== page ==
View Profile
September 01, 2014, 06:58:24 AM
 #3

Was this a scare prosecution? - probably yes. The government has wanted to make an example of large players in the bitcoin world to discourage people from using bitcoin for illegal purposes.

Is he actually guilty? - technically yes. Although the reason he is guilty is really only because he did not reasonably gather the identity of the people he was selling bitcoin to. If he made a better effort to gain the identity of his buyers of bitcoin then he would not be guilty. The government really has him on nothing more then a technicality.

Do you think part of his "deal" includes selling out his friends, partners and clients? - based on the indictment it looks like the government thinks he acted alone. The fact that he is/was the CEO of bitinstant would likely mean that he is the highest ranking person in this "crime"
WhatTheGox
Legendary
*
Offline Offline

Activity: 812



View Profile
September 01, 2014, 07:16:37 AM
 #4


im sure he wasnt thrilled about pleading guilty
tins
Hero Member
*****
Offline Offline

Activity: 574


View Profile
September 01, 2014, 07:18:49 AM
 #5


im sure he wasnt thrilled about pleading guilty

When it came down to it, he had to think about the possibility of going away for a decade or longer. Gotta think about family first, always take the sure thing and the slap on the wrist versus possibly walking away scott free, but also possibly going away for a long, long time.

Mieehayii
Hero Member
*****
Offline Offline

Activity: 492



View Profile
September 01, 2014, 07:20:10 AM
 #6

that is normal behavior

███████████████████████████████████████████████████████████████████▀███▀████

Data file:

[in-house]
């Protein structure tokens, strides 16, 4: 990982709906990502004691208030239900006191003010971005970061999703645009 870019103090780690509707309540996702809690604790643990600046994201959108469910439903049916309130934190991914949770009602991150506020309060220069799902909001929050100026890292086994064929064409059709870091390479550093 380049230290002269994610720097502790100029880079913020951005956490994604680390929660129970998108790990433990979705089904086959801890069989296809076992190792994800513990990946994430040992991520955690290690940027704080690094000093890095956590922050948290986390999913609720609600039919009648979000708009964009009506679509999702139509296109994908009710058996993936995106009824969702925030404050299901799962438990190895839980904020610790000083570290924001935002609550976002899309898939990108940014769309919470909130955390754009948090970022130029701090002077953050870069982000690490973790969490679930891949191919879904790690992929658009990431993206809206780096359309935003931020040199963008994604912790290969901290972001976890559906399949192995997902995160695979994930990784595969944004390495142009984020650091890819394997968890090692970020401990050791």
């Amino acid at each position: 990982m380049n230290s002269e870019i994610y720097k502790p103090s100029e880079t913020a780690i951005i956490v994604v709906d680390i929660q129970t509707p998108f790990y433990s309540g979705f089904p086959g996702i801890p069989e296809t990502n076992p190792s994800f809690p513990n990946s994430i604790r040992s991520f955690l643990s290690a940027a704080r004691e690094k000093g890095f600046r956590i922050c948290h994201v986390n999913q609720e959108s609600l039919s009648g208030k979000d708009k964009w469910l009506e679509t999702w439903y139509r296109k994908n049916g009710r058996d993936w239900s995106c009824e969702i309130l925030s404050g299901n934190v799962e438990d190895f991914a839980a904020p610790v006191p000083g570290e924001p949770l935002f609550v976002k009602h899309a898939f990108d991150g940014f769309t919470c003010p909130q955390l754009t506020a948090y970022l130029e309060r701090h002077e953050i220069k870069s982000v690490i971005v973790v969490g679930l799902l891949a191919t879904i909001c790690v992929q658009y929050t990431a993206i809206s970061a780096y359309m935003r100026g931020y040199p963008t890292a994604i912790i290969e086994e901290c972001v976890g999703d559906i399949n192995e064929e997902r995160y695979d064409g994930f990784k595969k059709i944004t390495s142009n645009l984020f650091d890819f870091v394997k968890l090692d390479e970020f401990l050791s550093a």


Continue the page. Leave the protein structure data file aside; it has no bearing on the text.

████████████████████████████████████████████████████████████████████▄▀▄█████
███████████████████████████████████████████████████████████████████▀▄█▄▀████

███▀▀▀▀▀▀▀▀██████▀▀▀████████▀▀▀██▀▀▀███████████▀▀▀██▀▀▀▀▀▀▀▀████████▀▀▀█████
███          ▀███   ████████   ██    ▀█████████   ██           ▀████   █████
███   █████▄   ██   ████████   ██      ▀███████   ██   ██████▄   ███   █████
███   ██████   ██   ████████   ██   █▄   ▀█████   ██   ████████   ██   █████
███   █████▀   ██   ████████   ██   ███▄   ▀███   ██   ████████   ██   █████
███          ▄███   ▀██████▀   ██   █████▄   ▀█   ██   ███████▀   ██   █████
███   ▄▄▄▄▄███████   ▀▀▀▀▀▀   ███   ███████▄      ██   ▀▀▀▀▀▀   ▄███   █████
███   █████████████▄        ▄████   █████████▄    ██        ▄▄▄█████   █████
████████████████████████████████████████████████████████████████████████████
████████████████████████████████████████████████████████████████████████████
██
██
██
██
██
██
██
██
██
██
██
██
██
.Any Store Can Buy, Sell and Accept Cryptocurrency.██
██
██
██
██
██
██
██
██
██
██
██
██
[[[ Whitepaper    Twitter     Facebook]]]